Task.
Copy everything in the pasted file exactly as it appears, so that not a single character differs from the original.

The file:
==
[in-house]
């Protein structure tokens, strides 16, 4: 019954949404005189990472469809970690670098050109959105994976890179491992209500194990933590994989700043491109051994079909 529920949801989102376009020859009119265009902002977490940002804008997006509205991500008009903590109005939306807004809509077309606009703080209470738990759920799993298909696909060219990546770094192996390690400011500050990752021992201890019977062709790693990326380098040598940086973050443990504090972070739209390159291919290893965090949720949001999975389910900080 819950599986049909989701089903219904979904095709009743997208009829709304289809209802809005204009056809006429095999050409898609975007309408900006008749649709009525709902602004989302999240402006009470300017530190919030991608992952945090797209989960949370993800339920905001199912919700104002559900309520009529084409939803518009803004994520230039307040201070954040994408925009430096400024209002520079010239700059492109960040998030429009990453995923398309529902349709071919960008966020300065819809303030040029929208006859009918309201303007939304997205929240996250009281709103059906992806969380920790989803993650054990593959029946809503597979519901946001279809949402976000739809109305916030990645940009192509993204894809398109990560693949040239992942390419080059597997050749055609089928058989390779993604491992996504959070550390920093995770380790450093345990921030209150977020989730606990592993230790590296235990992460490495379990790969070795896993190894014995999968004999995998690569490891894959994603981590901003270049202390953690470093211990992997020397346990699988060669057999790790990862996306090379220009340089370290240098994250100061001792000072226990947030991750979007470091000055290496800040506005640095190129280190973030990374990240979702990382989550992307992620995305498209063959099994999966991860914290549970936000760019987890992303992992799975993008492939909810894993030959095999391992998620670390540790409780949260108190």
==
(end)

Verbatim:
[in-house]
């Protein structure tokens, strides 16, 4: 019954949404005189990472469809970690670098050109959105994976890179491992209500194990933590994989700043491109051994079909 529920949801989102376009020859009119265009902002977490940002804008997006509205991500008009903590109005939306807004809509077309606009703080209470738990759920799993298909696909060219990546770094192996390690400011500050990752021992201890019977062709790693990326380098040598940086973050443990504090972070739209390159291919290893965090949720949001999975389910900080 819950599986049909989701089903219904979904095709009743997208009829709304289809209802809005204009056809006429095999050409898609975007309408900006008749649709009525709902602004989302999240402006009470300017530190919030991608992952945090797209989960949370993800339920905001199912919700104002559900309520009529084409939803518009803004994520230039307040201070954040994408925009430096400024209002520079010239700059492109960040998030429009990453995923398309529902349709071919960008966020300065819809303030040029929208006859009918309201303007939304997205929240996250009281709103059906992806969380920790989803993650054990593959029946809503597979519901946001279809949402976000739809109305916030990645940009192509993204894809398109990560693949040239992942390419080059597997050749055609089928058989390779993604491992996504959070550390920093995770380790450093345990921030209150977020989730606990592993230790590296235990992460490495379990790969070795896993190894014995999968004999995998690569490891894959994603981590901003270049202390953690470093211990992997020397346990699988060669057999790790990862996306090379220009340089370290240098994250100061001792000072226990947030991750979007470091000055290496800040506005640095190129280190973030990374990240979702990382989550992307992620995305498209063959099994999966991860914290549970936000760019987890992303992992799975993008492939909810894993030959095999391992998620670390540790409780949260108190």